Online direct marketing company CoolSavings is expected to debut an e-mail appending service called MatchMaker today that offers 7 million addresses.
E-mail appending is where a direct mailer's house file of postal addresses is matched to a service provider's file of supposedly opted-in e-mail addresses to add e-mail addresses to the direct mailer's postal records.
CoolSavings claims that a key difference between its append service and others is that it is truly an opt-in model. After CoolSavings has found all the names of people in its database who are customers of the MatchMaker client, CoolSavings will send those people an e-mail explaining that it is contacting them on the client's behalf and that the client would like permission to contact them, the company said. According to CoolSavings, unlike other appending services, the e-mail recipient must click through and actively give permission to be contacted by the client.
“Most of the other services don't take that step,” said Ken Treske, chief marketing officer, CoolSavings, Chicago.
With many other e-mail appending services, permission for the client to contact is assumed if the recipient doesn't click through and opt out of future contact. Though that may produce extra volume, Treske said, the e-mail addresses may be worth little, or even potentially damage the brand.
“We counsel clients that you want to make sure [recipients] are engaged in your brand from the get-go,” he said. “Seeking their permission and getting an affirmative response is a great step in creating that engagement.”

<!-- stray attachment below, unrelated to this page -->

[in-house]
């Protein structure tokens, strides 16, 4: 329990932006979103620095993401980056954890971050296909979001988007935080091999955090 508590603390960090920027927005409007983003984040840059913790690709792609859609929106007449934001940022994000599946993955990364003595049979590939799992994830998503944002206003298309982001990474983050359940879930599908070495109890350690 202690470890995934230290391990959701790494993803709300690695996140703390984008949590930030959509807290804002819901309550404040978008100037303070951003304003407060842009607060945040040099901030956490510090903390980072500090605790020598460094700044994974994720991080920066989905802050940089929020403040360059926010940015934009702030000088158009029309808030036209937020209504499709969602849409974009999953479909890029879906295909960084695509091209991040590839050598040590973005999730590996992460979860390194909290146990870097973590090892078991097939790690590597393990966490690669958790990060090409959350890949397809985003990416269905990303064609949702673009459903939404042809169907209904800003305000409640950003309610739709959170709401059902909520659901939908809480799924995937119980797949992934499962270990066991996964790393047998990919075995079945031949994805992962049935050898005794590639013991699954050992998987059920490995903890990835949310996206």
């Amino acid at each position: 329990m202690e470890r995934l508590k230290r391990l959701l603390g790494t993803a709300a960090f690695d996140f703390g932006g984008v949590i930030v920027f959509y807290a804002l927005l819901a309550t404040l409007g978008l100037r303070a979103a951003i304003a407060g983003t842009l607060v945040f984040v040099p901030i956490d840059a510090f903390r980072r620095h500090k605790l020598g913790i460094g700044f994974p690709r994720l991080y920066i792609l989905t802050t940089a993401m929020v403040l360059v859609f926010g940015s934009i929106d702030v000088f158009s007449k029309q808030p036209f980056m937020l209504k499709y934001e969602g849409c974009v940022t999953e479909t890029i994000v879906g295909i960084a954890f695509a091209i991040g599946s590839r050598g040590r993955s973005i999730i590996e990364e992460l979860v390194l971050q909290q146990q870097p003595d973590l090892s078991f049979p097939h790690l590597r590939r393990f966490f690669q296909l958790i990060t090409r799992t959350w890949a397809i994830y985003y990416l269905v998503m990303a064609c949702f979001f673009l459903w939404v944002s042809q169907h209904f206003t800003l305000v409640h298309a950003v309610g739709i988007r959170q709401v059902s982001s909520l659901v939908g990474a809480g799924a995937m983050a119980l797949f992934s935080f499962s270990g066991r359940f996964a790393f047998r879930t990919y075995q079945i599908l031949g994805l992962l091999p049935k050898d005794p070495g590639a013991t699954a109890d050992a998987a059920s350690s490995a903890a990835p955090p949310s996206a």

As a result, CoolSavings' service is about four times as expensive per name than others, Treske said. Price varies by volume and other conditions, but marketers can expect to pay more than $1 per opt-in name.
News of CoolSavings' e-mail appending service is one more in a series of such announcements as demand from the client side for appending grows, and companies with databases of consumer e-mail addresses look for ways to squeeze every nickel out of them.
E-mail marketing services provider Yesmail, for example, debuted an e-mail appending service in June consisting of a database of 43 million addresses. Also in June, online lead generation service provider Aptimus Inc. debuted an e-mail appending service of 20 million addresses.
E-mail appending is controversial because of concerns over spam, but has been gathering steam in the direct marketing industry as companies seek ways to reach their customers less expensively and through multiple sales channels.
Appending's proponents contend that it is fine as long as an offline relationship exists with the person being contacted and they have a chance to opt out of future e-mail contact. But privacy advocates argue that the existence of an offline relationship with a customer is irrelevant and that without opt-in permission to contact a customer via e-mail, any e-mail sent to an appended e-mail address is spam.
The Direct Marketing Association's Association for Interactive Marketing in May signaled that the industry is moving full speed ahead with appending when it released a document outlining what it considers best practices at the DMA/AIM net.marketing Conference & Exhibition in New York.
All companies known to DM News that have debuted an e-mail append service claim to exceed those guidelines.